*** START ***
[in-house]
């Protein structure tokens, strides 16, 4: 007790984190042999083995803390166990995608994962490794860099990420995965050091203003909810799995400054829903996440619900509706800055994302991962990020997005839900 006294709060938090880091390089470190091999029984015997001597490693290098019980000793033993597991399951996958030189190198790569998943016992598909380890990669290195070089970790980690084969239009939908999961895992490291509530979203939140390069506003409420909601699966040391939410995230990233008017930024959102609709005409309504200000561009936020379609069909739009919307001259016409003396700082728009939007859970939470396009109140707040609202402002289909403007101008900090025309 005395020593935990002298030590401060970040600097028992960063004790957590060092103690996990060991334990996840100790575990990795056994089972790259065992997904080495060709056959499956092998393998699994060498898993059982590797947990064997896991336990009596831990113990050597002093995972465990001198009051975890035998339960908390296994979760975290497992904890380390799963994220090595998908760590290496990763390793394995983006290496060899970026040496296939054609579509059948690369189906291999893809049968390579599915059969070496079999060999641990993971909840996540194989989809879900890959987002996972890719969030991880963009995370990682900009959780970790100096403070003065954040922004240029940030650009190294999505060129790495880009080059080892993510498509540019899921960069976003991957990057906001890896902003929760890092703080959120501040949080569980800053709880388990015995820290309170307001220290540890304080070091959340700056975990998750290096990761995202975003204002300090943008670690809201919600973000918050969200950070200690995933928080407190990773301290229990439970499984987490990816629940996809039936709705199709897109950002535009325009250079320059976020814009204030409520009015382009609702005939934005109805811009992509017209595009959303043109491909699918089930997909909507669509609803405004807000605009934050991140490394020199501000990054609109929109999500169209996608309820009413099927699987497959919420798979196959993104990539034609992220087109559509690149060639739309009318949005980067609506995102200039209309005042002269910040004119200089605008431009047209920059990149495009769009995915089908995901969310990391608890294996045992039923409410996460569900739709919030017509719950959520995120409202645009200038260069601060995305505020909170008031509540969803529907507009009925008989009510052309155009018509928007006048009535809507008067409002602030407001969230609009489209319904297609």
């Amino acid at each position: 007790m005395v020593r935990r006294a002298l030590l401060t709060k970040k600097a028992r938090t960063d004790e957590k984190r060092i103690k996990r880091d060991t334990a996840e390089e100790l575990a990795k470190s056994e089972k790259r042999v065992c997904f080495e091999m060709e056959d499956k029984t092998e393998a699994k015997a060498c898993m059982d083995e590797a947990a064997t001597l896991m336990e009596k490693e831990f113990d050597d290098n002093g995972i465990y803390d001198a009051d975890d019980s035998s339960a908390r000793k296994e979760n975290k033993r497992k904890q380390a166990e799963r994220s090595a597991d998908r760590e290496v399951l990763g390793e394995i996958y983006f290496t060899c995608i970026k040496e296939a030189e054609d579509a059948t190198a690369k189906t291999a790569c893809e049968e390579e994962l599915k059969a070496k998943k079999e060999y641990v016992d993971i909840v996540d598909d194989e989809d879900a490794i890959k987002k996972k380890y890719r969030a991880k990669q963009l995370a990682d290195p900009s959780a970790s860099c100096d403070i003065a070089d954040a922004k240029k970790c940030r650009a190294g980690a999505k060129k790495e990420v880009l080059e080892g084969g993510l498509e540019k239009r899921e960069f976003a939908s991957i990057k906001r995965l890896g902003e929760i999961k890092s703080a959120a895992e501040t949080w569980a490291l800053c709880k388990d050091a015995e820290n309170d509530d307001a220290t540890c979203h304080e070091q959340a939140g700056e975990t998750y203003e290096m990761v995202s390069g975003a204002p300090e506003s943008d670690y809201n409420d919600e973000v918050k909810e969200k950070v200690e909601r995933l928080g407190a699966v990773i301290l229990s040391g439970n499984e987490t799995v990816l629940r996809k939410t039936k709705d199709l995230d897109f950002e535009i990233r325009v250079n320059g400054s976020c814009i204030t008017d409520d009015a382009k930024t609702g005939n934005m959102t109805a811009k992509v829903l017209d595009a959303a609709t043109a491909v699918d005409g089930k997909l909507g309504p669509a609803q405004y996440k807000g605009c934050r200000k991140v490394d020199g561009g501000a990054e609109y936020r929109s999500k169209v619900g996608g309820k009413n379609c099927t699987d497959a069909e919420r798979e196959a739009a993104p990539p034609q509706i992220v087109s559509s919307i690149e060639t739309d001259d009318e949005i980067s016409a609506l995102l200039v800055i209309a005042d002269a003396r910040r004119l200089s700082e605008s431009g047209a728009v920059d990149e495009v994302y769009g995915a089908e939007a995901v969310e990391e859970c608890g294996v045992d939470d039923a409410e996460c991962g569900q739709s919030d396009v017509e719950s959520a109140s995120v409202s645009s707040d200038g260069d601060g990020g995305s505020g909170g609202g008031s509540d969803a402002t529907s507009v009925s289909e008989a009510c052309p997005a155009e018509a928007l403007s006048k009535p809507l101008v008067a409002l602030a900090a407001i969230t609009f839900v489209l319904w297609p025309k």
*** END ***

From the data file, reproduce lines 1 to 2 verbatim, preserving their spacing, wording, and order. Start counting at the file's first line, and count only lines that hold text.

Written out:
[in-house]
């Protein structure tokens, strides 16, 4: 007790984190042999083995803390166990995608994962490794860099990420995965050091203003909810799995400054829903996440619900509706800055994302991962990020997005839900 006294709060938090880091390089470190091999029984015997001597490693290098019980000793033993597991399951996958030189190198790569998943016992598909380890990669290195070089970790980690084969239009939908999961895992490291509530979203939140390069506003409420909601699966040391939410995230990233008017930024959102609709005409309504200000561009936020379609069909739009919307001259016409003396700082728009939007859970939470396009109140707040609202402002289909403007101008900090025309 005395020593935990002298030590401060970040600097028992960063004790957590060092103690996990060991334990996840100790575990990795056994089972790259065992997904080495060709056959499956092998393998699994060498898993059982590797947990064997896991336990009596831990113990050597002093995972465990001198009051975890035998339960908390296994979760975290497992904890380390799963994220090595998908760590290496990763390793394995983006290496060899970026040496296939054609579509059948690369189906291999893809049968390579599915059969070496079999060999641990993971909840996540194989989809879900890959987002996972890719969030991880963009995370990682900009959780970790100096403070003065954040922004240029940030650009190294999505060129790495880009080059080892993510498509540019899921960069976003991957990057906001890896902003929760890092703080959120501040949080569980800053709880388990015995820290309170307001220290540890304080070091959340700056975990998750290096990761995202975003204002300090943008670690809201919600973000918050969200950070200690995933928080407190990773301290229990439970499984987490990816629940996809039936709705199709897109950002535009325009250079320059976020814009204030409520009015382009609702005939934005109805811009992509017209595009959303043109491909699918089930997909909507669509609803405004807000605009934050991140490394020199501000990054609109929109999500169209996608309820009413099927699987497959919420798979196959993104990539034609992220087109559509690149060639739309009318949005980067609506995102200039209309005042002269910040004119200089605008431009047209920059990149495009769009995915089908995901969310990391608890294996045992039923409410996460569900739709919030017509719950959520995120409202645009200038260069601060995305505020909170008031509540969803529907507009009925008989009510052309155009018509928007006048009535809507008067409002602030407001969230609009489209319904297609």